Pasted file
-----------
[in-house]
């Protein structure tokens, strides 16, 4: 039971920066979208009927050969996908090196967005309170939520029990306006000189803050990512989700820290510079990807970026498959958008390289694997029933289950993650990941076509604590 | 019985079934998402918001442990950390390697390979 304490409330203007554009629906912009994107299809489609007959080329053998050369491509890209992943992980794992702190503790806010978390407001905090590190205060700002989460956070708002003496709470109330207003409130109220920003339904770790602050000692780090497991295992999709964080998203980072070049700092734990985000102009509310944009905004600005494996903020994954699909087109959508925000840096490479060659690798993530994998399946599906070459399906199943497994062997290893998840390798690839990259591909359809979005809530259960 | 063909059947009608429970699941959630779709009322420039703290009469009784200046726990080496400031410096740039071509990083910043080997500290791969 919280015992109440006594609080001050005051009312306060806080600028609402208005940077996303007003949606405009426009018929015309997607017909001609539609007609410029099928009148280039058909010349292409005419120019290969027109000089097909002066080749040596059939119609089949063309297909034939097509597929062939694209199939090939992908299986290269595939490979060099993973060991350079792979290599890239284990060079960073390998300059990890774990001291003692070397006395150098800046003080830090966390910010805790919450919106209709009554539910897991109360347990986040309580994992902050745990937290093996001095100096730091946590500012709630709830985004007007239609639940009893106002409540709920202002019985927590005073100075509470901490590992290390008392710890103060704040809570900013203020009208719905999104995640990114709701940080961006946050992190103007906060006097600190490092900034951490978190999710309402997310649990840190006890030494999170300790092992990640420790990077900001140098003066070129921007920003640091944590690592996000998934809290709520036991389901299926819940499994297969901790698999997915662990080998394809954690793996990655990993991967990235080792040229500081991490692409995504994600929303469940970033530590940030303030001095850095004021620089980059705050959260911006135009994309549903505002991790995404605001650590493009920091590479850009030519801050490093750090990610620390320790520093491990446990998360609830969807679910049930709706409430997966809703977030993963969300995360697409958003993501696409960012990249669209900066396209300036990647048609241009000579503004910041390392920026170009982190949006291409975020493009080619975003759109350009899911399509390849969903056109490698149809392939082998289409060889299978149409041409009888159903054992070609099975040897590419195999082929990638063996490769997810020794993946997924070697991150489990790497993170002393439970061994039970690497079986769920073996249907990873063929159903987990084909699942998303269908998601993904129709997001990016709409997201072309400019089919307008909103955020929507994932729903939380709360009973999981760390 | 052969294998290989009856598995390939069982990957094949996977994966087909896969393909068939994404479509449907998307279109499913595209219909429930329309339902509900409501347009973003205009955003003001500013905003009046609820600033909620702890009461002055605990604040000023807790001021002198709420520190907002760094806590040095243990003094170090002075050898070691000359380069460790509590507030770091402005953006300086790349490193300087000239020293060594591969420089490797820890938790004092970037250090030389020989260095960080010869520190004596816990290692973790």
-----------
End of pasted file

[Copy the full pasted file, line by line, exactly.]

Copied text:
[in-house]
């Protein structure tokens, strides 16, 4: 039971920066979208009927050969996908090196967005309170939520029990306006000189803050990512989700820290510079990807970026498959958008390289694997029933289950993650990941076509604590 | 019985079934998402918001442990950390390697390979 304490409330203007554009629906912009994107299809489609007959080329053998050369491509890209992943992980794992702190503790806010978390407001905090590190205060700002989460956070708002003496709470109330207003409130109220920003339904770790602050000692780090497991295992999709964080998203980072070049700092734990985000102009509310944009905004600005494996903020994954699909087109959508925000840096490479060659690798993530994998399946599906070459399906199943497994062997290893998840390798690839990259591909359809979005809530259960 | 063909059947009608429970699941959630779709009322420039703290009469009784200046726990080496400031410096740039071509990083910043080997500290791969 919280015992109440006594609080001050005051009312306060806080600028609402208005940077996303007003949606405009426009018929015309997607017909001609539609007609410029099928009148280039058909010349292409005419120019290969027109000089097909002066080749040596059939119609089949063309297909034939097509597929062939694209199939090939992908299986290269595939490979060099993973060991350079792979290599890239284990060079960073390998300059990890774990001291003692070397006395150098800046003080830090966390910010805790919450919106209709009554539910897991109360347990986040309580994992902050745990937290093996001095100096730091946590500012709630709830985004007007239609639940009893106002409540709920202002019985927590005073100075509470901490590992290390008392710890103060704040809570900013203020009208719905999104995640990114709701940080961006946050992190103007906060006097600190490092900034951490978190999710309402997310649990840190006890030494999170300790092992990640420790990077900001140098003066070129921007920003640091944590690592996000998934809290709520036991389901299926819940499994297969901790698999997915662990080998394809954690793996990655990993991967990235080792040229500081991490692409995504994600929303469940970033530590940030303030001095850095004021620089980059705050959260911006135009994309549903505002991790995404605001650590493009920091590479850009030519801050490093750090990610620390320790520093491990446990998360609830969807679910049930709706409430997966809703977030993963969300995360697409958003993501696409960012990249669209900066396209300036990647048609241009000579503004910041390392920026170009982190949006291409975020493009080619975003759109350009899911399509390849969903056109490698149809392939082998289409060889299978149409041409009888159903054992070609099975040897590419195999082929990638063996490769997810020794993946997924070697991150489990790497993170002393439970061994039970690497079986769920073996249907990873063929159903987990084909699942998303269908998601993904129709997001990016709409997201072309400019089919307008909103955020929507994932729903939380709360009973999981760390 | 052969294998290989009856598995390939069982990957094949996977994966087909896969393909068939994404479509449907998307279109499913595209219909429930329309339902509900409501347009973003205009955003003001500013905003009046609820600033909620702890009461002055605990604040000023807790001021002198709420520190907002760094806590040095243990003094170090002075050898070691000359380069460790509590507030770091402005953006300086790349490193300087000239020293060594591969420089490797820890938790004092970037250090030389020989260095960080010869520190004596816990290692973790």